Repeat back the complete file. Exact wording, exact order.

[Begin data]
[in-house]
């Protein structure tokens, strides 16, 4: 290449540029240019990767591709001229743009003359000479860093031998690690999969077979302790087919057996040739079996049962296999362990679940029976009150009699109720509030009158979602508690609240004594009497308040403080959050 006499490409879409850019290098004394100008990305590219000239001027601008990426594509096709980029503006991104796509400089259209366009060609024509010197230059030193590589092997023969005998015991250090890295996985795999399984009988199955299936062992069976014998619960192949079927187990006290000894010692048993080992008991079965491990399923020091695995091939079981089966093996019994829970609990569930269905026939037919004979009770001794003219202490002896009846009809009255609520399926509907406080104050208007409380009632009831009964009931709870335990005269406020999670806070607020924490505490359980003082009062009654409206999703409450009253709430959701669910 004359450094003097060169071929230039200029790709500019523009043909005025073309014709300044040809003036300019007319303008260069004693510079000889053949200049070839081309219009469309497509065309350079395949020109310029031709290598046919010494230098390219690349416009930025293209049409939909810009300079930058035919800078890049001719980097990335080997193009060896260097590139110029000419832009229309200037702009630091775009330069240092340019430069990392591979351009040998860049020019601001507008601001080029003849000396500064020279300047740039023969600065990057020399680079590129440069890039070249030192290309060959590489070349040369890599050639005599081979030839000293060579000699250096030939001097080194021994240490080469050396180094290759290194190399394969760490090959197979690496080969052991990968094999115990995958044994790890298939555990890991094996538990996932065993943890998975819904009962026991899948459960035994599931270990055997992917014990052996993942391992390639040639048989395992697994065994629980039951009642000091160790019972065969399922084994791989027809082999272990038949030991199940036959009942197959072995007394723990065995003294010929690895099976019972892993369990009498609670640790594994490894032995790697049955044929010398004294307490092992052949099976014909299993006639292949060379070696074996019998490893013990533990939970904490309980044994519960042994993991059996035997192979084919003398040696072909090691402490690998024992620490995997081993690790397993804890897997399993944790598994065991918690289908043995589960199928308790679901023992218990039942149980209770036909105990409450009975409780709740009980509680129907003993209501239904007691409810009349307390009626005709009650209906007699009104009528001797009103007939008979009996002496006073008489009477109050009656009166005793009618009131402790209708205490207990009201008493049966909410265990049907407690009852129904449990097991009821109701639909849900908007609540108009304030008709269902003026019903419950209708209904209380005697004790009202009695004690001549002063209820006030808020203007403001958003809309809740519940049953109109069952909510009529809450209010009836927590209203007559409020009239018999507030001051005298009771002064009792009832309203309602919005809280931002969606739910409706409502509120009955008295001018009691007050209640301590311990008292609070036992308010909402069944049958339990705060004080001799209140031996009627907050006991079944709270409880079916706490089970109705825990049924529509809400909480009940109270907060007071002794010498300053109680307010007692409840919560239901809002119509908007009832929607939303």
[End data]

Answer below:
[in-house]
């Protein structure tokens, strides 16, 4: 290449540029240019990767591709001229743009003359000479860093031998690690999969077979302790087919057996040739079996049962296999362990679940029976009150009699109720509030009158979602508690609240004594009497308040403080959050 006499490409879409850019290098004394100008990305590219000239001027601008990426594509096709980029503006991104796509400089259209366009060609024509010197230059030193590589092997023969005998015991250090890295996985795999399984009988199955299936062992069976014998619960192949079927187990006290000894010692048993080992008991079965491990399923020091695995091939079981089966093996019994829970609990569930269905026939037919004979009770001794003219202490002896009846009809009255609520399926509907406080104050208007409380009632009831009964009931709870335990005269406020999670806070607020924490505490359980003082009062009654409206999703409450009253709430959701669910 004359450094003097060169071929230039200029790709500019523009043909005025073309014709300044040809003036300019007319303008260069004693510079000889053949200049070839081309219009469309497509065309350079395949020109310029031709290598046919010494230098390219690349416009930025293209049409939909810009300079930058035919800078890049001719980097990335080997193009060896260097590139110029000419832009229309200037702009630091775009330069240092340019430069990392591979351009040998860049020019601001507008601001080029003849000396500064020279300047740039023969600065990057020399680079590129440069890039070249030192290309060959590489070349040369890599050639005599081979030839000293060579000699250096030939001097080194021994240490080469050396180094290759290194190399394969760490090959197979690496080969052991990968094999115990995958044994790890298939555990890991094996538990996932065993943890998975819904009962026991899948459960035994599931270990055997992917014990052996993942391992390639040639048989395992697994065994629980039951009642000091160790019972065969399922084994791989027809082999272990038949030991199940036959009942197959072995007394723990065995003294010929690895099976019972892993369990009498609670640790594994490894032995790697049955044929010398004294307490092992052949099976014909299993006639292949060379070696074996019998490893013990533990939970904490309980044994519960042994993991059996035997192979084919003398040696072909090691402490690998024992620490995997081993690790397993804890897997399993944790598994065991918690289908043995589960199928308790679901023992218990039942149980209770036909105990409450009975409780709740009980509680129907003993209501239904007691409810009349307390009626005709009650209906007699009104009528001797009103007939008979009996002496006073008489009477109050009656009166005793009618009131402790209708205490207990009201008493049966909410265990049907407690009852129904449990097991009821109701639909849900908007609540108009304030008709269902003026019903419950209708209904209380005697004790009202009695004690001549002063209820006030808020203007403001958003809309809740519940049953109109069952909510009529809450209010009836927590209203007559409020009239018999507030001051005298009771002064009792009832309203309602919005809280931002969606739910409706409502509120009955008295001018009691007050209640301590311990008292609070036992308010909402069944049958339990705060004080001799209140031996009627907050006991079944709270409880079916706490089970109705825990049924529509809400909480009940109270907060007071002794010498300053109680307010007692409840919560239901809002119509908007009832929607939303």